The starting point for the special theory of relativity is the fact, confirmed by numerous observations, that the measurement of the speed of light in every inertial system and under all circumstances always delivers the same value. One speaks of the "invariance of the speed of light". With this assumption, we carry out the following thought experiment : A train drives through a station at high speed. A flash of light is now triggered on the train in the middle between two clocks A1 and A2 that are carried along, with the respective clock starting to run when the flashes of light arrive at the clocks. Since the speed of light in every inertial system is the same in all directions (see above), a passenger of the train, i.e. an observer in the rest system of the train, will later find out by comparing the clocks that A1 and A2 were reached by the flashes of light simultaneously and that both clocks thus began to run synchronously. From the point of view of an observer in the rest system of the train station, the sequence of events is different. In order to be able to precisely determine the time of the arrival of the flashes of light at A1 and A2, he has attached clocks that are synchronized with light signals and equipped with sensors on the platform. For this observer, the train is moving at high speed (in the figure, passage from left to right). From this it follows that the lightning has to travel a longer distance to A2 than to A1, because A2 is moving from the point from which the lightning started, whereas A1 is moving towards this point. The clocks attached to the tracks will therefore indicate that A1 was struck by lightning before A2 and began to run earlier. From the point of view of the station's rest system, A1 and A2 are therefore not synchronous.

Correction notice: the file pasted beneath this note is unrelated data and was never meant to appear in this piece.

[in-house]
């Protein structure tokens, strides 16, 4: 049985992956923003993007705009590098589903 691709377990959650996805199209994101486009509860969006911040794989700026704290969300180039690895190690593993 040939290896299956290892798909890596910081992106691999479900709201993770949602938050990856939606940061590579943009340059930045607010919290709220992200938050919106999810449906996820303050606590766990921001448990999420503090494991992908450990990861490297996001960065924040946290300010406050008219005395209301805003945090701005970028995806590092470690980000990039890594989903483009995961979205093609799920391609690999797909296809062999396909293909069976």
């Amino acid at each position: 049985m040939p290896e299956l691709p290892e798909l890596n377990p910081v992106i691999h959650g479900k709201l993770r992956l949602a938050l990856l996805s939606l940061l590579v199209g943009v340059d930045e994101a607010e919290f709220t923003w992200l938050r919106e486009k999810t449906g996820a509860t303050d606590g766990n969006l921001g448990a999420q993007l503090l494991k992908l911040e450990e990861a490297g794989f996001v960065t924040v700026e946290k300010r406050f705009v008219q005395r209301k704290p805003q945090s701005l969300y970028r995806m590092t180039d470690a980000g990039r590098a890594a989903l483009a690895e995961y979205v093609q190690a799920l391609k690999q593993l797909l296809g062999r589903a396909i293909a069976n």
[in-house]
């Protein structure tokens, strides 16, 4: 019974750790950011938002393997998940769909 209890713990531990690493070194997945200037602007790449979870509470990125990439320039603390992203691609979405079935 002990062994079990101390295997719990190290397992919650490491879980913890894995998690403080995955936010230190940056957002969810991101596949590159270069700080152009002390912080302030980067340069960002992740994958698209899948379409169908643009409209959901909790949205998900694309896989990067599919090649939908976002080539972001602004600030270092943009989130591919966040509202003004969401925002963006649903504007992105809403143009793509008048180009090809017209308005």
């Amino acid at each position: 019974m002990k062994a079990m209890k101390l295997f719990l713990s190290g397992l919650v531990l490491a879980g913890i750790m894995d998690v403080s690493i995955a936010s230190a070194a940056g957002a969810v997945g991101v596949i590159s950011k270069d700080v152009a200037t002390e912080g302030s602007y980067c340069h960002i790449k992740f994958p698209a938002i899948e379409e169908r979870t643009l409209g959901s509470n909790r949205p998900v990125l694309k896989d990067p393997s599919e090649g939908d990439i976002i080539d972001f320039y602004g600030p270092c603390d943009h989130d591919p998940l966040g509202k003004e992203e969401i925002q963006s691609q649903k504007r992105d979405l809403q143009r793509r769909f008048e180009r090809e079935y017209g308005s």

The relativity of simultaneity thus means that events taking place at different locations that are simultaneous in an inertial system are not simultaneous from the point of view of an inertial system moving relative to it. The higher the relative speed and the greater the spatial distance between the events, the greater the discrepancy. It is important that the measurements in all inertial systems were carried out directly at the location of the events using synchronized clocks.